The U.S. dollar rally has much further to run, and could help out countries dealing with excessively low inflation, a report from HSBC argues.
The dollar index, which measures the strength of the greenback against the major currencies, has risen near 7 percent this year, amid positive economic data out of the U.S. and increased expectations that as the U.S. Federal Reserve ends its massive bond-buying program, it will hike interest rates.
But the rally has only just begun, analysts at HSBC said in a note published this week, who argue the greenback should rein supreme as the world's strongest currency both this year and next.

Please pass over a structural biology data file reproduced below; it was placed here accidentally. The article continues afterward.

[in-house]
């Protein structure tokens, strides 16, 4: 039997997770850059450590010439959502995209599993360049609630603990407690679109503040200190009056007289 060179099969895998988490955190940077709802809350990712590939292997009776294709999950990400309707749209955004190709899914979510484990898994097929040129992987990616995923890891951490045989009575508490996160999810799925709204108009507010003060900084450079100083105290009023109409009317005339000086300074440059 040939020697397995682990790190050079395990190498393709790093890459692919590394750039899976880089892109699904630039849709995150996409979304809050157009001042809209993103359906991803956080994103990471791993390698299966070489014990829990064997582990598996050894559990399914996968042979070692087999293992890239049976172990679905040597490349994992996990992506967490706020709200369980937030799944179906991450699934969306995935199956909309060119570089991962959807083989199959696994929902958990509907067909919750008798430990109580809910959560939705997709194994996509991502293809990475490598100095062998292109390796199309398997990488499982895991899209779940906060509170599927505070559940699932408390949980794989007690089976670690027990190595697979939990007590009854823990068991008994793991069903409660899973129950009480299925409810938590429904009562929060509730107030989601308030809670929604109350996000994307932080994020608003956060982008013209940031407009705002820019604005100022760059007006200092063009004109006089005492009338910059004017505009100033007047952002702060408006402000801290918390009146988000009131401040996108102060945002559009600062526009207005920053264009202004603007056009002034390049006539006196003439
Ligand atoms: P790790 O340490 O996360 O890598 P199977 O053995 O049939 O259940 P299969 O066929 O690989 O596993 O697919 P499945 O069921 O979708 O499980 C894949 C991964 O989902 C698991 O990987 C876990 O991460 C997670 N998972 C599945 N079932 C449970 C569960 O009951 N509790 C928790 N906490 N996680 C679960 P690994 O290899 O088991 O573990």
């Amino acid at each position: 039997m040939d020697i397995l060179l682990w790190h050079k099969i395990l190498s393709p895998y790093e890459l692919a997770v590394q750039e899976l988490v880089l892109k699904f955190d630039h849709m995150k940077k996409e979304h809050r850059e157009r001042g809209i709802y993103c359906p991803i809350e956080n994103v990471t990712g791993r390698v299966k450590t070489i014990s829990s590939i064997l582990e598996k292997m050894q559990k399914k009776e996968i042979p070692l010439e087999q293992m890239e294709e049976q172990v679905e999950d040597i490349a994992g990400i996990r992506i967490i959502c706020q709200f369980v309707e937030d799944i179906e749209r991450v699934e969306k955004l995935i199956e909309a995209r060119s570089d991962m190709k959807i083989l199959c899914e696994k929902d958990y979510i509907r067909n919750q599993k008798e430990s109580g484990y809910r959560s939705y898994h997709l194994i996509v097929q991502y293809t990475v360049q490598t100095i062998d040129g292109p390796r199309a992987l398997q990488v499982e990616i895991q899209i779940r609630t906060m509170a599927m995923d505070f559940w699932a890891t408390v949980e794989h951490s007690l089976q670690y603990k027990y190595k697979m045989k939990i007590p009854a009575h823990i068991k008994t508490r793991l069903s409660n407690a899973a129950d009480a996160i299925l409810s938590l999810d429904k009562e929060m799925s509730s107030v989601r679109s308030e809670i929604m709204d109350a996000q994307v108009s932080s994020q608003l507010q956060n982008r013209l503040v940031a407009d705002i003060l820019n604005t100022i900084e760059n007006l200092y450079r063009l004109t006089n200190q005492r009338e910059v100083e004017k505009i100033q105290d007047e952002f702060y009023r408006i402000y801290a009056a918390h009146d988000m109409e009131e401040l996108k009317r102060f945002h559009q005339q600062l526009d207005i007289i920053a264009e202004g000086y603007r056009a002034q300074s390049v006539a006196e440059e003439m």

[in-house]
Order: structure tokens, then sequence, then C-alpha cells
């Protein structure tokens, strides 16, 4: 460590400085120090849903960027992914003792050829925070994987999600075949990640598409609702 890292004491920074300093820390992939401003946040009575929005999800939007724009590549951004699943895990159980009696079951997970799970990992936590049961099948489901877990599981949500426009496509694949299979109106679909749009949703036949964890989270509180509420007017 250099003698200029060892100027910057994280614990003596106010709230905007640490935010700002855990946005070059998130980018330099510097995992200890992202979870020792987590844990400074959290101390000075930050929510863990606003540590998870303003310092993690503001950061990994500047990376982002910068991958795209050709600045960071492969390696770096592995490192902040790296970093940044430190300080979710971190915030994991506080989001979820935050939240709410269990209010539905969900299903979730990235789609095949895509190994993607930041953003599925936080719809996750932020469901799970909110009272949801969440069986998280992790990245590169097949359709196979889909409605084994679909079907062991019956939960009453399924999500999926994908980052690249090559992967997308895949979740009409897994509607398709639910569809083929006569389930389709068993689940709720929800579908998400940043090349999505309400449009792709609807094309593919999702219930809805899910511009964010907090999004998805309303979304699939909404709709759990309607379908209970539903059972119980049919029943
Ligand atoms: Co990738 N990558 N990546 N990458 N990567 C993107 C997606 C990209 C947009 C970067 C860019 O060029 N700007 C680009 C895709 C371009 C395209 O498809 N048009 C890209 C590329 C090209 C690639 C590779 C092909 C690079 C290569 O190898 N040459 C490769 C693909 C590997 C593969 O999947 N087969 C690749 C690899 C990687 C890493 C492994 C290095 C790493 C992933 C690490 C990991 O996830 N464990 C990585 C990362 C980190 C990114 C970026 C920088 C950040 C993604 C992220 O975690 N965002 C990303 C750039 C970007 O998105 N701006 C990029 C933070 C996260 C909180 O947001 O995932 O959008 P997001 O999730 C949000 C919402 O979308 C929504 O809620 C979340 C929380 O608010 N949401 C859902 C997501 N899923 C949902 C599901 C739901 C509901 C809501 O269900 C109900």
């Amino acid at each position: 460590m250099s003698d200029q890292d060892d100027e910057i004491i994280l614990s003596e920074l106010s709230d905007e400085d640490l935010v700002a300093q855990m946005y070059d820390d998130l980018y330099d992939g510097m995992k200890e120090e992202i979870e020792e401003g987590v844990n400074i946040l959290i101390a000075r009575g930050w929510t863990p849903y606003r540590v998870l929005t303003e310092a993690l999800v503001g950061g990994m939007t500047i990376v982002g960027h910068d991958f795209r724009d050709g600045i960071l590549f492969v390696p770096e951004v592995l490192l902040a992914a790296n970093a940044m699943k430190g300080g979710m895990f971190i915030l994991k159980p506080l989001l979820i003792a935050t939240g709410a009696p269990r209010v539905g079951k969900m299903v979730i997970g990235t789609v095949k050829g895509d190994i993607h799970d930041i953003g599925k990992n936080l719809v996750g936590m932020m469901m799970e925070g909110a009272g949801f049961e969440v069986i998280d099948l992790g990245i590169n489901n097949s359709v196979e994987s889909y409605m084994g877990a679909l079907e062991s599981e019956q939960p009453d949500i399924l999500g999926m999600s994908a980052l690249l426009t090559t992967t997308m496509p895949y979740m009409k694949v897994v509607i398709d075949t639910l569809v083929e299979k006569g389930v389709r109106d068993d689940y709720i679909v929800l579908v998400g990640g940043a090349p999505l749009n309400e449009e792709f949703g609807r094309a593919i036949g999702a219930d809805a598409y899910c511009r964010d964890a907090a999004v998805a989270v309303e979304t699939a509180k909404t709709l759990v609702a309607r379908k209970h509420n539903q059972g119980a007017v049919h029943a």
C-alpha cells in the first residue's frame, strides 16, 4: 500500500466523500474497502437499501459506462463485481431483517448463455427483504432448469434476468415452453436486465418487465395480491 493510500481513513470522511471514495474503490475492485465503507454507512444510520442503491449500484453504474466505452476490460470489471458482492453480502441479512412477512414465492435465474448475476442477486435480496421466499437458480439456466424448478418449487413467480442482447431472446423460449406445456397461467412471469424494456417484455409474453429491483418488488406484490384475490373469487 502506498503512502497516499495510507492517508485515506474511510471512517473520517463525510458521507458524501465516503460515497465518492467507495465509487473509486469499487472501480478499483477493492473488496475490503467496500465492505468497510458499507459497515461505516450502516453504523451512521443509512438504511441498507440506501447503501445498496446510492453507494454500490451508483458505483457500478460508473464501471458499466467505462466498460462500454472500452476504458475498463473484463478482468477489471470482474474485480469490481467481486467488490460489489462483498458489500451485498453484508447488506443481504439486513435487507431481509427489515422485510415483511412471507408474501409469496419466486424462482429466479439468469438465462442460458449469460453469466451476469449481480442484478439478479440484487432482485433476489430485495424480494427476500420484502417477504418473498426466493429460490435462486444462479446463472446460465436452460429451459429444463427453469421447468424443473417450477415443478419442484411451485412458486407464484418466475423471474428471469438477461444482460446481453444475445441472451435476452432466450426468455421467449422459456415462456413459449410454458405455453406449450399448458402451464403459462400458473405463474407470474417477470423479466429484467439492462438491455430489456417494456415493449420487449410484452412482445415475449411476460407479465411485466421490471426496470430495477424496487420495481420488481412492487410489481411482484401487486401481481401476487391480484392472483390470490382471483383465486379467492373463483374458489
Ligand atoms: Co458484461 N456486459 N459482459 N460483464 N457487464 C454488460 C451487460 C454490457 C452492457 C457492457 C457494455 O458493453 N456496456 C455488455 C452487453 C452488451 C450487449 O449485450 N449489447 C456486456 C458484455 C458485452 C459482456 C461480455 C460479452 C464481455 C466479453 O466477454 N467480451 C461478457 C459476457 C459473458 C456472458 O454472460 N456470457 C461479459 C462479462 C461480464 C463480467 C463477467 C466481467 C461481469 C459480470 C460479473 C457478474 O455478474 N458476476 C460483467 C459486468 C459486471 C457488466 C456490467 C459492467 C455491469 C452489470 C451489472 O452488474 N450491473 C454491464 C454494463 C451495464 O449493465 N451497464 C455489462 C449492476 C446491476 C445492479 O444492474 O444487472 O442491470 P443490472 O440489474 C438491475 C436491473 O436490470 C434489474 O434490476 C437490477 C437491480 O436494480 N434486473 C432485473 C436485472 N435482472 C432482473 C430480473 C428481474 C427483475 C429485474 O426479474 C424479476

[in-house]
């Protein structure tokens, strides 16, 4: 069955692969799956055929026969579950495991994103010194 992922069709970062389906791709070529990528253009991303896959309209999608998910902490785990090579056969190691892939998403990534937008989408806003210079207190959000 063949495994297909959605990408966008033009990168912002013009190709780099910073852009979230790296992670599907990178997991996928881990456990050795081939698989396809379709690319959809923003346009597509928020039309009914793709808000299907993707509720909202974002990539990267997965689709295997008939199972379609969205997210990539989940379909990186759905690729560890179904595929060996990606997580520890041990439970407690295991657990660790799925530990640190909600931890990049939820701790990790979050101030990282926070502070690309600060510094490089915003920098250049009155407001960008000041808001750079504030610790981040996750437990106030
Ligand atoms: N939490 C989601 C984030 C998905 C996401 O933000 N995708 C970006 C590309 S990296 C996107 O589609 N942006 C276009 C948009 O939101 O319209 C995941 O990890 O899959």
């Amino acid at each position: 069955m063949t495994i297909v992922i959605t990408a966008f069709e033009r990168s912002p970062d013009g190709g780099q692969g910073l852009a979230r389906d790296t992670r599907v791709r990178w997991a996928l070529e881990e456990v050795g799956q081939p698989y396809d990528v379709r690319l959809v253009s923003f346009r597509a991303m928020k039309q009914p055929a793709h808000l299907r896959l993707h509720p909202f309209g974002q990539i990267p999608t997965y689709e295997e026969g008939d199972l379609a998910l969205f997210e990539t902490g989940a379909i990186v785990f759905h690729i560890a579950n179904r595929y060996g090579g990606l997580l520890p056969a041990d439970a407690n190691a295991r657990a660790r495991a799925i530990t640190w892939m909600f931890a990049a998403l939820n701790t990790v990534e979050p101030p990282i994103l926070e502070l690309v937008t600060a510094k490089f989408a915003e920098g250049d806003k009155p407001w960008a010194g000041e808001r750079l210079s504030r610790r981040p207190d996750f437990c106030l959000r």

"The current U.S. dollar rally is unlike any we have seen before...[the rally] so far has only been roughly 5 percent yet history shows a 20 percent rise would not be implausible," the analysts said.
And the dollar's relative strength could be the perfect antidote for other global economies, such as the euro zone, struggling to fend off the threat of deflation, said HSBC. The single currency union this week saw its annual inflation rate fall further below the European Central Bank's target of 2 percent in September to 0.3 percent.